Hyperosmolar Therapy • Why? • No randomized trials showing mannitol improves TBI outcome • Mannitol is effective at transiently lowering ICP • Lots of interest now in hypertonic saline • What? • Use mannitol intermittently as part of ICP lowering strategy • Avoid hypovolemia • If you are using mannitol, you should be monitoring ICP
III. Prophylactic Hypothermia RECOMMENDATIONS A. Level I There are insufficient data to support a Level I recommendation for this topic. B. Level II There are insufficient data to support a Level II recommendation for this topic. C. Level III Pooled data indicate that prophylactic hypothermia is not significantly associated with decreased mortality when compared with normothermic controls. However, preliminary findings suggest that a greater decrease in mortality risk is observed when target temperatures are maintained for more than 48 h. Prophylactic hypothermia is associated with significantly higher Glasgow Outcome Scale (GOS) scores when compared to scores for normothermic controls. Comment Regarding Classification of Level of Evidence for Meta-Analyses As stated in the Method Section of this guideline, to determine the recommendation level derived from a metaanalysis, three criteria are considered: (1) are all included studies of the same quality class, (2) are the findings of the studies in the same or contradictory directions, and (3) what are the results of sub-analyses that examine concerns about potential confounding factors? In this meta-analysis, although all included studies were Class II, the sub-analyses findings introduced sufficient concern about unknown influences to render the recommendation a Level III.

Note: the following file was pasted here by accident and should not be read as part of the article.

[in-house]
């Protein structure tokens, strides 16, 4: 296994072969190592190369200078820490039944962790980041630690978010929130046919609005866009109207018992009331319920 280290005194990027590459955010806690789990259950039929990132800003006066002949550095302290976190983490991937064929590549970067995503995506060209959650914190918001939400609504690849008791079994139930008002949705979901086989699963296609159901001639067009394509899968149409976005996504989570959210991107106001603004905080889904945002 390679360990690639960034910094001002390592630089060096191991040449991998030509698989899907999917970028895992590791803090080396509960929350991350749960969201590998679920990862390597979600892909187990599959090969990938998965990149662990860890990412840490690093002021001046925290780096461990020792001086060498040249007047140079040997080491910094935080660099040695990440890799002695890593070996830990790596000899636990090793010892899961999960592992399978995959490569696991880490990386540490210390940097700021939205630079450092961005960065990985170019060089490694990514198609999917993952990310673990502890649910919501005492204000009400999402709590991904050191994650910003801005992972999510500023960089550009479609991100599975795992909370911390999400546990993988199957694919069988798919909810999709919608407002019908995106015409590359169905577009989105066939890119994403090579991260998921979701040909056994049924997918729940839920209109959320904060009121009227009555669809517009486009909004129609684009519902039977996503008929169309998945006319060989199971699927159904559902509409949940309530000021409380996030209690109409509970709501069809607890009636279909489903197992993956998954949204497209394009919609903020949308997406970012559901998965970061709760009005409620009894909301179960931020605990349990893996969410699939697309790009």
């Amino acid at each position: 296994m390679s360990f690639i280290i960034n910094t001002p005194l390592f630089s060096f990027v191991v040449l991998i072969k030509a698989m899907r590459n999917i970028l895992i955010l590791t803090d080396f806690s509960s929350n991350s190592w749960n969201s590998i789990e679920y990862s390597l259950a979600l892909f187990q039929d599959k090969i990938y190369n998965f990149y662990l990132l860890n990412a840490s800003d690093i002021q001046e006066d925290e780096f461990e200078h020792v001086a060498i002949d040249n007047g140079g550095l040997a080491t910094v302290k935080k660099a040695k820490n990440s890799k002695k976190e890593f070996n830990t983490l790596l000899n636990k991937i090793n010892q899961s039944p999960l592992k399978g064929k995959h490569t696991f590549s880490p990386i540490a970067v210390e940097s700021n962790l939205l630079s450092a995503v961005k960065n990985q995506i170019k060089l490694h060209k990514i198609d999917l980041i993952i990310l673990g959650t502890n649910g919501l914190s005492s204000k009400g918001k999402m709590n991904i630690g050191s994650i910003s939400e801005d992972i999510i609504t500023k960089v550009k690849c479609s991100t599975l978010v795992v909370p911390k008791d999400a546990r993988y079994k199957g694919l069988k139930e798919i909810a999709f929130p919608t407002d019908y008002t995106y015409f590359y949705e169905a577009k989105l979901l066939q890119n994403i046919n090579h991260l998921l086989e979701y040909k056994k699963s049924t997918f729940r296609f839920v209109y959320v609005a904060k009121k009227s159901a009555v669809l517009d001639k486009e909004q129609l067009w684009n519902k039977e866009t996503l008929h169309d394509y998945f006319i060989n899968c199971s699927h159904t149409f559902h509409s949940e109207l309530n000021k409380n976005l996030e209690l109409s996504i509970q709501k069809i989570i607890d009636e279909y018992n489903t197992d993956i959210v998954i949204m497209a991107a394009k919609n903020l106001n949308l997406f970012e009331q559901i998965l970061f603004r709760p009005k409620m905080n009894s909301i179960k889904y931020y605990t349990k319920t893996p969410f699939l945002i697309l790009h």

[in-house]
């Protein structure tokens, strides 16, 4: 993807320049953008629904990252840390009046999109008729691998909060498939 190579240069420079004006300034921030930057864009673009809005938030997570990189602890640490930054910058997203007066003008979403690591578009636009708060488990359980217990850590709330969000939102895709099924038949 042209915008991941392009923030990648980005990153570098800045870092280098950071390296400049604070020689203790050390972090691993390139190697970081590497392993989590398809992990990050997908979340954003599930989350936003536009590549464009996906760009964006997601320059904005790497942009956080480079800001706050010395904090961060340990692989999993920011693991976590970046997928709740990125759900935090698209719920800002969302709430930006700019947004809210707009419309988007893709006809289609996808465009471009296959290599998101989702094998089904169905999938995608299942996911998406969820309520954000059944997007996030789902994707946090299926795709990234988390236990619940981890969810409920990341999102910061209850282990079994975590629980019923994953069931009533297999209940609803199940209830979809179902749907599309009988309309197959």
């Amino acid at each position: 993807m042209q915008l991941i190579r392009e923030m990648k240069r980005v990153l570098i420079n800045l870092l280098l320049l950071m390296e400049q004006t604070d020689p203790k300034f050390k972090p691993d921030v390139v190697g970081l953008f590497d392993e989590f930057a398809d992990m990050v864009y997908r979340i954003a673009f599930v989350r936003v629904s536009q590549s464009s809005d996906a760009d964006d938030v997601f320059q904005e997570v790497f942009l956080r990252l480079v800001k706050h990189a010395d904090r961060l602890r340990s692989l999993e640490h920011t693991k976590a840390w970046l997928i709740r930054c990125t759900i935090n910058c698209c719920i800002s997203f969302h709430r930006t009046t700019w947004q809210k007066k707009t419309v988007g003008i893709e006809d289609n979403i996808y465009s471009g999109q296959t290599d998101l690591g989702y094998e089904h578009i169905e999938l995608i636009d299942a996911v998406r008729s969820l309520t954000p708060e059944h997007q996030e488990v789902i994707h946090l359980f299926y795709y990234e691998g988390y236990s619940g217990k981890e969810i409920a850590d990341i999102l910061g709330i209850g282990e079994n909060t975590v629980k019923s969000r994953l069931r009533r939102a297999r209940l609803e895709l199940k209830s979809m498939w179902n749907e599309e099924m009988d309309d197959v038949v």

Prophylactic Hypothermia • Why? • The one best-designed TBI trial showed no benefit of hypothermia • But some folks just won’t let this go • Contentious issue with conflicting smaller studies and ongoing research • What? • You’re on your own with this one • We don’t use it up front, but may consider it for refractory elevated ICP
IV. Infection Prophylaxis RECOMMENDATIONS A. Level I There are insufficient data to support a Level I recommendation for this topic. B. Level II Periprocedural antibiotics for intubation should be administered to reduce the incidence of pneumonia. However, it does not change length of stay or mortality. Early tracheostomy should be performed to reduce mechanical ventilation days. However, it does not alter mortality or the rate of nosocomial pneumonia. C. Level III Routine ventricular catheter exchange or prophylactic antibiotic use for ventricular catheter placement is not recommended to reduce infection. Early extubation in qualified patients can be done without increased risk of pneumonia.
Infection Prophylaxis • Why? • New topic of frequent interest • No well-designed randomized trials • What? • Don’t use prophylactic antibiotics for ventriculostomies • Antibiotic-impregnated ventriculostomy catheters? • Still lots of opinion on trach v. extubation for TBI patients with ↓ LOC